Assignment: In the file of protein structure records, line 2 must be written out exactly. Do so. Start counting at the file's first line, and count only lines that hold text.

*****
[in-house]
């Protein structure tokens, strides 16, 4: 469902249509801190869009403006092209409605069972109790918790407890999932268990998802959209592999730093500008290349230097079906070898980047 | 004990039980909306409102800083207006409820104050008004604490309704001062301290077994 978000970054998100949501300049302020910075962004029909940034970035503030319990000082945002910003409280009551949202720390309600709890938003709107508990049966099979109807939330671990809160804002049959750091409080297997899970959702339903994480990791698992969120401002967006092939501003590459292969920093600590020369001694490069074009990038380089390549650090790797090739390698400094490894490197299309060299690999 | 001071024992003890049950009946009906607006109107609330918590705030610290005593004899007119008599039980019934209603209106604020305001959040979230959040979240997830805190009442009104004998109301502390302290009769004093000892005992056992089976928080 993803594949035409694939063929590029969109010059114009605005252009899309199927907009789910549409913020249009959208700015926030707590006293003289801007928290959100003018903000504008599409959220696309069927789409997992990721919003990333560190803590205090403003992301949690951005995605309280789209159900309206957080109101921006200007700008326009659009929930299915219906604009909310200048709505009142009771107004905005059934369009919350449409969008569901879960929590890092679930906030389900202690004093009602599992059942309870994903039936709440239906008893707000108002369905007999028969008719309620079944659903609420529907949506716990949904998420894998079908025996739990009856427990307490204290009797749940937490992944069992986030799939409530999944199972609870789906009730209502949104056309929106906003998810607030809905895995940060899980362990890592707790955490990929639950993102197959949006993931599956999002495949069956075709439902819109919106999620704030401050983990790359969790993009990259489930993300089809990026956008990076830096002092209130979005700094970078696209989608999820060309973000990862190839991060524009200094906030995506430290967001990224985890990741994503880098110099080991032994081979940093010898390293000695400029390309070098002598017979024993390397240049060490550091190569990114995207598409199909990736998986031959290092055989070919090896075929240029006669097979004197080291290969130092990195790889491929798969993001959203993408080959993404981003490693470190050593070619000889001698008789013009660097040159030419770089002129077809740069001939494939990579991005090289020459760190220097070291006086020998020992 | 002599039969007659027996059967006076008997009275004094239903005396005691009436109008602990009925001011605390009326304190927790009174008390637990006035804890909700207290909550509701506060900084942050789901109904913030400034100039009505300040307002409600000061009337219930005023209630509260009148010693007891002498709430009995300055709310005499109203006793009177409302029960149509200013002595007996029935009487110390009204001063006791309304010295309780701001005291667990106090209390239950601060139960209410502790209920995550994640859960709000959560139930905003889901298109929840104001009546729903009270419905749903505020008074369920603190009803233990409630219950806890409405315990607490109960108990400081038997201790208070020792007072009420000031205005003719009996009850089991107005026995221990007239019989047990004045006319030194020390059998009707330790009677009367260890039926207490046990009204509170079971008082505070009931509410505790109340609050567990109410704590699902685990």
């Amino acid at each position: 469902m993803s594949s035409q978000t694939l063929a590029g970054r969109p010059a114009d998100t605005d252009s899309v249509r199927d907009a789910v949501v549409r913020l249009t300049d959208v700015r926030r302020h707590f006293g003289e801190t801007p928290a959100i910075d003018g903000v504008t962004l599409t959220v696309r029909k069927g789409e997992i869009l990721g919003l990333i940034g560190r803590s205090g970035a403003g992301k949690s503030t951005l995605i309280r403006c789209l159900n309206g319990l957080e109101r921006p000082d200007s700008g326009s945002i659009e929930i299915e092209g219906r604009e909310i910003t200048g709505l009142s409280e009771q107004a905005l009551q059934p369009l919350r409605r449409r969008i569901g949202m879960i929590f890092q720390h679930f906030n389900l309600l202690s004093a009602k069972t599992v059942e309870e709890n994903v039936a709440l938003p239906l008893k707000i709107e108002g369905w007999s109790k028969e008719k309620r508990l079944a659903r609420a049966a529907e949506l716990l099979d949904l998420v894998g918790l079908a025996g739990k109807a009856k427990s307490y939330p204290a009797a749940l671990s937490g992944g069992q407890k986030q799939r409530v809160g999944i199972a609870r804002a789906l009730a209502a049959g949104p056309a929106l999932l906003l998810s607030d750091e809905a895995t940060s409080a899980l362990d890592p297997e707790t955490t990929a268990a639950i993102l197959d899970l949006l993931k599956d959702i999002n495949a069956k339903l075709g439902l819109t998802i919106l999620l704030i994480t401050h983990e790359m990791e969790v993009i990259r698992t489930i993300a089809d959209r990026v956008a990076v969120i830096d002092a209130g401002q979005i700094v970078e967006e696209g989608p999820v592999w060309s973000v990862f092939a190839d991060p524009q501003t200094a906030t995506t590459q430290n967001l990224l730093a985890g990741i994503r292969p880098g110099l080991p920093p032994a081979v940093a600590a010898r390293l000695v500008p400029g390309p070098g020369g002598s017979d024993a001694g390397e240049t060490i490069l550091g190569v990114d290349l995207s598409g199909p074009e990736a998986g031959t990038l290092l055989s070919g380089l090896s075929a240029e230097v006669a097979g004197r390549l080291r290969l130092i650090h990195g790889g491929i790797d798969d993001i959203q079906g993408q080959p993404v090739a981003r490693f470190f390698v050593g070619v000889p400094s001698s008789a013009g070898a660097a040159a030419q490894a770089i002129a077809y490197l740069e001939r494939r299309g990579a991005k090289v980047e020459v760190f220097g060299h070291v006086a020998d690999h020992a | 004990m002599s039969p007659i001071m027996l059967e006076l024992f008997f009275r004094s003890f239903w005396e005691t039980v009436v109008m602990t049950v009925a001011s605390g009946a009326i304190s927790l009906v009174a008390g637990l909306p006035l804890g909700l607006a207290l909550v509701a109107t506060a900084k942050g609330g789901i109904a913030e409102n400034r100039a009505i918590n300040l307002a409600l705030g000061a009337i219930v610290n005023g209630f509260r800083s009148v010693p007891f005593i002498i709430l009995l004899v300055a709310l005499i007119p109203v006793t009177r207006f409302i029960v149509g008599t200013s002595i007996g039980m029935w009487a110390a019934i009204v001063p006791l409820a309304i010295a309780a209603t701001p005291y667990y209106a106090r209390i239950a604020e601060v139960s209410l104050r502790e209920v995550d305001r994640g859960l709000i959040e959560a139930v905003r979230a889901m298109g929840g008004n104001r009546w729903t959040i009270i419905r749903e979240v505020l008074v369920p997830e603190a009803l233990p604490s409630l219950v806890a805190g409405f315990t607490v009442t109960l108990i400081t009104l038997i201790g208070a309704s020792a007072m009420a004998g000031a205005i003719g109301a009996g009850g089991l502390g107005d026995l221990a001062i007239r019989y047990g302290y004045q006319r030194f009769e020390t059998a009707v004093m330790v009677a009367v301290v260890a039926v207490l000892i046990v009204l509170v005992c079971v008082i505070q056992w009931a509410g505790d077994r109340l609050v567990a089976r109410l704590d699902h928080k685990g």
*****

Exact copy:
């Protein structure tokens, strides 16, 4: 469902249509801190869009403006092209409605069972109790918790407890999932268990998802959209592999730093500008290349230097079906070898980047 | 004990039980909306409102800083207006409820104050008004604490309704001062301290077994 978000970054998100949501300049302020910075962004029909940034970035503030319990000082945002910003409280009551949202720390309600709890938003709107508990049966099979109807939330671990809160804002049959750091409080297997899970959702339903994480990791698992969120401002967006092939501003590459292969920093600590020369001694490069074009990038380089390549650090790797090739390698400094490894490197299309060299690999 | 001071024992003890049950009946009906607006109107609330918590705030610290005593004899007119008599039980019934209603209106604020305001959040979230959040979240997830805190009442009104004998109301502390302290009769004093000892005992056992089976928080 993803594949035409694939063929590029969109010059114009605005252009899309199927907009789910549409913020249009959208700015926030707590006293003289801007928290959100003018903000504008599409959220696309069927789409997992990721919003990333560190803590205090403003992301949690951005995605309280789209159900309206957080109101921006200007700008326009659009929930299915219906604009909310200048709505009142009771107004905005059934369009919350449409969008569901879960929590890092679930906030389900202690004093009602599992059942309870994903039936709440239906008893707000108002369905007999028969008719309620079944659903609420529907949506716990949904998420894998079908025996739990009856427990307490204290009797749940937490992944069992986030799939409530999944199972609870789906009730209502949104056309929106906003998810607030809905895995940060899980362990890592707790955490990929639950993102197959949006993931599956999002495949069956075709439902819109919106999620704030401050983990790359969790993009990259489930993300089809990026956008990076830096002092209130979005700094970078696209989608999820060309973000990862190839991060524009200094906030995506430290967001990224985890990741994503880098110099080991032994081979940093010898390293000695400029390309070098002598017979024993390397240049060490550091190569990114995207598409199909990736998986031959290092055989070919090896075929240029006669097979004197080291290969130092990195790889491929798969993001959203993408080959993404981003490693470190050593070619000889001698008789013009660097040159030419770089002129077809740069001939494939990579991005090289020459760190220097070291006086020998020992 | 002599039969007659027996059967006076008997009275004094239903005396005691009436109008602990009925001011605390009326304190927790009174008390637990006035804890909700207290909550509701506060900084942050789901109904913030400034100039009505300040307002409600000061009337219930005023209630509260009148010693007891002498709430009995300055709310005499109203006793009177409302029960149509200013002595007996029935009487110390009204001063006791309304010295309780701001005291667990106090209390239950601060139960209410502790209920995550994640859960709000959560139930905003889901298109929840104001009546729903009270419905749903505020008074369920603190009803233990409630219950806890409405315990607490109960108990400081038997201790208070020792007072009420000031205005003719009996009850089991107005026995221990007239019989047990004045006319030194020390059998009707330790009677009367260890039926207490046990009204509170079971008082505070009931509410505790109340609050567990109410704590699902685990």